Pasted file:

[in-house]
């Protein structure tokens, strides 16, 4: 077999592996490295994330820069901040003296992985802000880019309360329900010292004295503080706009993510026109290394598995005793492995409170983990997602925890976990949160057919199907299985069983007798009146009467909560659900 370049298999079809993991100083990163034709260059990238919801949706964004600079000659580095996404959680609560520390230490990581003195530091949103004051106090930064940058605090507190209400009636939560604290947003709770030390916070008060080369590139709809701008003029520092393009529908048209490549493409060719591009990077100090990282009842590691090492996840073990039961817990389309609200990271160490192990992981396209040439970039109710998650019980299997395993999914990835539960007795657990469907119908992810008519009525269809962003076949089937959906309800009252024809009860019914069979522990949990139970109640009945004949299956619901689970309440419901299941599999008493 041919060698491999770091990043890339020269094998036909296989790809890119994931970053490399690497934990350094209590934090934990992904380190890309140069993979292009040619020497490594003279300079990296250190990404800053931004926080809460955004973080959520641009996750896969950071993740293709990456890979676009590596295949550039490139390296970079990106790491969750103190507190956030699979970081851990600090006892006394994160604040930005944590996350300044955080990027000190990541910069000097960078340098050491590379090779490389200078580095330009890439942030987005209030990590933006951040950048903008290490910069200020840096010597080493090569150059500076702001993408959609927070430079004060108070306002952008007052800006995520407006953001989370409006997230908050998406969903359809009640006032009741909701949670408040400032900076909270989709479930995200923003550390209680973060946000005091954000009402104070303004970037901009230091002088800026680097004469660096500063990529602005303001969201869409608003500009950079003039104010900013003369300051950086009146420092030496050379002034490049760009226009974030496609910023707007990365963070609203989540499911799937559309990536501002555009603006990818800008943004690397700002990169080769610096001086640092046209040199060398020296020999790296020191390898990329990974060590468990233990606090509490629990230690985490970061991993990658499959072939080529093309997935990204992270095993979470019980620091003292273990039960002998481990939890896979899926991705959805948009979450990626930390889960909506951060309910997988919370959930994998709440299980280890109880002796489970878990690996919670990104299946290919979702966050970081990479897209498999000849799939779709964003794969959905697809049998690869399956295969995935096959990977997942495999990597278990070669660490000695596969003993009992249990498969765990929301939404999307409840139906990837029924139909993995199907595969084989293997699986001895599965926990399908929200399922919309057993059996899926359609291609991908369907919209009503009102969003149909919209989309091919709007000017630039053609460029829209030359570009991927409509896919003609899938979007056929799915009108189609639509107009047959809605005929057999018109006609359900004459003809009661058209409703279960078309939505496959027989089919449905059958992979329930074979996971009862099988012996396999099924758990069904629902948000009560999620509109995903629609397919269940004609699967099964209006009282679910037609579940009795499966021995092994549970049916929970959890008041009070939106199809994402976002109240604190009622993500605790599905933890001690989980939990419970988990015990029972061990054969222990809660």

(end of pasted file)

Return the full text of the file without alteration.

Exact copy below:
[in-house]
């Protein structure tokens, strides 16, 4: 077999592996490295994330820069901040003296992985802000880019309360329900010292004295503080706009993510026109290394598995005793492995409170983990997602925890976990949160057919199907299985069983007798009146009467909560659900 370049298999079809993991100083990163034709260059990238919801949706964004600079000659580095996404959680609560520390230490990581003195530091949103004051106090930064940058605090507190209400009636939560604290947003709770030390916070008060080369590139709809701008003029520092393009529908048209490549493409060719591009990077100090990282009842590691090492996840073990039961817990389309609200990271160490192990992981396209040439970039109710998650019980299997395993999914990835539960007795657990469907119908992810008519009525269809962003076949089937959906309800009252024809009860019914069979522990949990139970109640009945004949299956619901689970309440419901299941599999008493 041919060698491999770091990043890339020269094998036909296989790809890119994931970053490399690497934990350094209590934090934990992904380190890309140069993979292009040619020497490594003279300079990296250190990404800053931004926080809460955004973080959520641009996750896969950071993740293709990456890979676009590596295949550039490139390296970079990106790491969750103190507190956030699979970081851990600090006892006394994160604040930005944590996350300044955080990027000190990541910069000097960078340098050491590379090779490389200078580095330009890439942030987005209030990590933006951040950048903008290490910069200020840096010597080493090569150059500076702001993408959609927070430079004060108070306002952008007052800006995520407006953001989370409006997230908050998406969903359809009640006032009741909701949670408040400032900076909270989709479930995200923003550390209680973060946000005091954000009402104070303004970037901009230091002088800026680097004469660096500063990529602005303001969201869409608003500009950079003039104010900013003369300051950086009146420092030496050379002034490049760009226009974030496609910023707007990365963070609203989540499911799937559309990536501002555009603006990818800008943004690397700002990169080769610096001086640092046209040199060398020296020999790296020191390898990329990974060590468990233990606090509490629990230690985490970061991993990658499959072939080529093309997935990204992270095993979470019980620091003292273990039960002998481990939890896979899926991705959805948009979450990626930390889960909506951060309910997988919370959930994998709440299980280890109880002796489970878990690996919670990104299946290919979702966050970081990479897209498999000849799939779709964003794969959905697809049998690869399956295969995935096959990977997942495999990597278990070669660490000695596969003993009992249990498969765990929301939404999307409840139906990837029924139909993995199907595969084989293997699986001895599965926990399908929200399922919309057993059996899926359609291609991908369907919209009503009102969003149909919209989309091919709007000017630039053609460029829209030359570009991927409509896919003609899938979007056929799915009108189609639509107009047959809605005929057999018109006609359900004459003809009661058209409703279960078309939505496959027989089919449905059958992979329930074979996971009862099988012996396999099924758990069904629902948000009560999620509109995903629609397919269940004609699967099964209006009282679910037609579940009795499966021995092994549970049916929970959890008041009070939106199809994402976002109240604190009622993500605790599905933890001690989980939990419970988990015990029972061990054969222990809660």